Armenia and Azerbaijan are close to reaching a peace agreement that would help to alleviate Armenia’s relative isolation. The potential rapprochement runs parallel to the apparent progress Armenia and Turkey have made in establishing diplomatic ties and has the potential to upend the geopolitics of the South Caucasus. Despite progress, a number of forces, geopolitical interests of foreign powers, and internal politics in Armenia could scupper the potential deal, which could have far-reaching effects on the wider Black Sea region.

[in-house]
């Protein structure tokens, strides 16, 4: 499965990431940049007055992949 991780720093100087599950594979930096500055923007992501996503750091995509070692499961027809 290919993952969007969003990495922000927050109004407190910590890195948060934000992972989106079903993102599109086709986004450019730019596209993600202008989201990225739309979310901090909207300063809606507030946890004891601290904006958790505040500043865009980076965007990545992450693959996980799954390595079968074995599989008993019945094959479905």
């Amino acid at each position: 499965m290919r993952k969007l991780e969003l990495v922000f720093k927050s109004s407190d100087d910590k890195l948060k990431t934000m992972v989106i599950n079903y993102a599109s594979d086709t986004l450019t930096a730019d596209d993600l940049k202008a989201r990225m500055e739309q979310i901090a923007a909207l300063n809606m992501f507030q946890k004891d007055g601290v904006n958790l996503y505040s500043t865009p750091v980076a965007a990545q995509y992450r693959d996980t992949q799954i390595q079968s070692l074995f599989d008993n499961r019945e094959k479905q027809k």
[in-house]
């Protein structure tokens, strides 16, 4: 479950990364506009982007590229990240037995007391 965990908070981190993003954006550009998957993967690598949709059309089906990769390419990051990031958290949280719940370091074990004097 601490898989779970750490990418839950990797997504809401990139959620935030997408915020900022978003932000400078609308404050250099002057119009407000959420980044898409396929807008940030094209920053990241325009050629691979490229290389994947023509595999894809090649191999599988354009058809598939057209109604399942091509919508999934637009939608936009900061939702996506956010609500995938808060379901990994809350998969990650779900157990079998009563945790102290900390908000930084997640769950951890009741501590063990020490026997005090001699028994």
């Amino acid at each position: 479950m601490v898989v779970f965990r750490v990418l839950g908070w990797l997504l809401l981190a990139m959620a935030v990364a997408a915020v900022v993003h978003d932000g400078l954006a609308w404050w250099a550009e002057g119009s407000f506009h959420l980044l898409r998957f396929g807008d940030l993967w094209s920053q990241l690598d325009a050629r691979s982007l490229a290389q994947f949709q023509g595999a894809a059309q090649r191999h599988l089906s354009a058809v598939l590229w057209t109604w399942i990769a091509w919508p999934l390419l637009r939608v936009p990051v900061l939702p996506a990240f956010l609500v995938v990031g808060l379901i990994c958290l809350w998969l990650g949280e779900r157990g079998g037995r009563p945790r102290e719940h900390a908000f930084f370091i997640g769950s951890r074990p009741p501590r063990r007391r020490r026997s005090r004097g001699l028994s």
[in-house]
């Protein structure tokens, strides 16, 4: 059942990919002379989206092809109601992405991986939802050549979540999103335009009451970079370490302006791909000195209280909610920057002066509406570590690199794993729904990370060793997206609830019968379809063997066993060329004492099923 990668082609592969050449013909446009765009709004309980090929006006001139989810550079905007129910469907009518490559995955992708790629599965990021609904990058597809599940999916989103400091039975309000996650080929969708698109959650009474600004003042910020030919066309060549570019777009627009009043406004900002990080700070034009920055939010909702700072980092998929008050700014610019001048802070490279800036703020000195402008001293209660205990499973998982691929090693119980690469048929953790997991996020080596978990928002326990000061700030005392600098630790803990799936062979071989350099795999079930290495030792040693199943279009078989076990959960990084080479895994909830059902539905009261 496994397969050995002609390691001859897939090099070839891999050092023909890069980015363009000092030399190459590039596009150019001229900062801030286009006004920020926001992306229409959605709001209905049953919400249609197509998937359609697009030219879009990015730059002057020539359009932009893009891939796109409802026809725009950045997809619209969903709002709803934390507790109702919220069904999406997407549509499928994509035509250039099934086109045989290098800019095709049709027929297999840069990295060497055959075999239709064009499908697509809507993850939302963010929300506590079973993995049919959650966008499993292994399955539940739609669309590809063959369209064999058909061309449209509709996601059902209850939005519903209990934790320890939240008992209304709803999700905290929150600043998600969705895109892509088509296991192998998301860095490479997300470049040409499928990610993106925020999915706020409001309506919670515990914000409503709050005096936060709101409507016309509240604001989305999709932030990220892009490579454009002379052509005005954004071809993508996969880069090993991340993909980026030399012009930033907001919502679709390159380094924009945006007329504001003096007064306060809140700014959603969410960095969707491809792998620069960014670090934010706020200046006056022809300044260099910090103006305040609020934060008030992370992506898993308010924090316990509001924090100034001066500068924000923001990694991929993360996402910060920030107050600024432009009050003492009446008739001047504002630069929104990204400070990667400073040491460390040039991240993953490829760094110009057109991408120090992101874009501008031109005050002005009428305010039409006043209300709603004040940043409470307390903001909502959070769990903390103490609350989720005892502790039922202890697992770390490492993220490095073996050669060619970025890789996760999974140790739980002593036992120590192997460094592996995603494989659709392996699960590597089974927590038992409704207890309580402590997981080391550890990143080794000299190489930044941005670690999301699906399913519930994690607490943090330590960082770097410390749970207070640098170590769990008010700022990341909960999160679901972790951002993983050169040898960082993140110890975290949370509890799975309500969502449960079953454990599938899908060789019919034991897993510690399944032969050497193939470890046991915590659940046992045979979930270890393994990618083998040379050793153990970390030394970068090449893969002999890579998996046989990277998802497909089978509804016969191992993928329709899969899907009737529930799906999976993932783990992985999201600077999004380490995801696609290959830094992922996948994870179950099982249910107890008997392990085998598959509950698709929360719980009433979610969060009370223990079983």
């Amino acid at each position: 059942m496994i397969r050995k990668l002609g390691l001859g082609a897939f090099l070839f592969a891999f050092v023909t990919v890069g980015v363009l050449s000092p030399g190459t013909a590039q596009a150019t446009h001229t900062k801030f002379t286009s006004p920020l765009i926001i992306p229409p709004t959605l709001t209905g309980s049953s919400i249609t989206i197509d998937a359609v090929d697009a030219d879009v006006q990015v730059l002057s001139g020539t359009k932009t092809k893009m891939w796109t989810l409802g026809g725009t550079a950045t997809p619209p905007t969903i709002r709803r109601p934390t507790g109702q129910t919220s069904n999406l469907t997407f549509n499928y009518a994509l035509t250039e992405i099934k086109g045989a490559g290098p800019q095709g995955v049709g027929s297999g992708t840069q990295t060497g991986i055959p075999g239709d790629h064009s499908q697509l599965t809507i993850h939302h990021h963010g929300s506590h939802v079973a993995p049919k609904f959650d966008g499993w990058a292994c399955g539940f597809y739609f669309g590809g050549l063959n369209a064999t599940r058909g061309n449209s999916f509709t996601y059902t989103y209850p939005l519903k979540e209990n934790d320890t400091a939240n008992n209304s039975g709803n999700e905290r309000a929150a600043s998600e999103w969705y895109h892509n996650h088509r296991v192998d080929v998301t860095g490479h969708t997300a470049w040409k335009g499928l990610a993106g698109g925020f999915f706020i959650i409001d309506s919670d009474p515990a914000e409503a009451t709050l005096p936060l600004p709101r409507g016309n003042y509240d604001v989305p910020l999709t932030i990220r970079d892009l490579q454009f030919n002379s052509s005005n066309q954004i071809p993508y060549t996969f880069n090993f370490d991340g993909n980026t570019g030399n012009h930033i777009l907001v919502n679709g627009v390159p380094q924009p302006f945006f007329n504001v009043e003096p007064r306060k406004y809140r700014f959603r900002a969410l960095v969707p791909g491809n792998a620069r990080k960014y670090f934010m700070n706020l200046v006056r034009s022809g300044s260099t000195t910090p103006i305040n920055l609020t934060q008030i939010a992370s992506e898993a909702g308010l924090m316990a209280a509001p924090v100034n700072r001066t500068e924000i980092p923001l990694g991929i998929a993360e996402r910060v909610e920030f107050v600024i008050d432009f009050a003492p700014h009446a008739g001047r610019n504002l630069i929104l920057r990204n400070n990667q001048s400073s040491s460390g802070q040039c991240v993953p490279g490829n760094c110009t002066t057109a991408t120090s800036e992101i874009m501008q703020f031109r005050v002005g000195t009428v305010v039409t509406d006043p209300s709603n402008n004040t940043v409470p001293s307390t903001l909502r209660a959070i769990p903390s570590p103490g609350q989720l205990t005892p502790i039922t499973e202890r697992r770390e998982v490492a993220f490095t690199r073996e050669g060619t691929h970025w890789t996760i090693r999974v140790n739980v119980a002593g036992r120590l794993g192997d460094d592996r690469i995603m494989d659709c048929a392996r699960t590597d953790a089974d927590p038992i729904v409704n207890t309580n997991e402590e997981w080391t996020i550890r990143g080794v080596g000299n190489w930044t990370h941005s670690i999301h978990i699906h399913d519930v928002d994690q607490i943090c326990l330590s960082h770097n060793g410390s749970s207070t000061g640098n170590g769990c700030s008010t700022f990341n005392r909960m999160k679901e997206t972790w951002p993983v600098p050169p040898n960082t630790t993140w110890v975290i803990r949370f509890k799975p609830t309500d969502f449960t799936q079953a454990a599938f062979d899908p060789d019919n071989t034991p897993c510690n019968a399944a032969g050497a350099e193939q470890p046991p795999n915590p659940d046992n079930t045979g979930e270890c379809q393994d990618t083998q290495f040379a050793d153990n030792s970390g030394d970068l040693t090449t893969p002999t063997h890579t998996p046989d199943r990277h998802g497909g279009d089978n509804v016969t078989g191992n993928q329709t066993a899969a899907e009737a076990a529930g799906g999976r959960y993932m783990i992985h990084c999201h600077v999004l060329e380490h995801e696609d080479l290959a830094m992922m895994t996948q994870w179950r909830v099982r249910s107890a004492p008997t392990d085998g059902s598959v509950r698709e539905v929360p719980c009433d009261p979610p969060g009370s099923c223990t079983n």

In a summit that began May 22 in Brussels, Armenian Prime Minister Nikol Pashinyan and Azerbaijani President Ilham Aliyev agreed on transit lines, including the Zangezur corridor, and on the formation of an international committee to address the countries’ borders.
Though still far from reaching a definitive rapprochement, Armenia and Azerbaijan are poised to reach a tentative peace agreement. Over the past several months, Armenian officials have hinted at a major shift in Yerevan’s perspective on a long-simmering Nagorno-Karabakh conflict.
The first concrete sign came in March, when Baku released a framework document that stipulated the mutual recognition of territorial integrity of Armenia and Azerbaijan. Major points of the proposed peace treaty include the countries recognizing each other’s sovereignty and state borders, an end to territorial claims, and establishing diplomatic relations.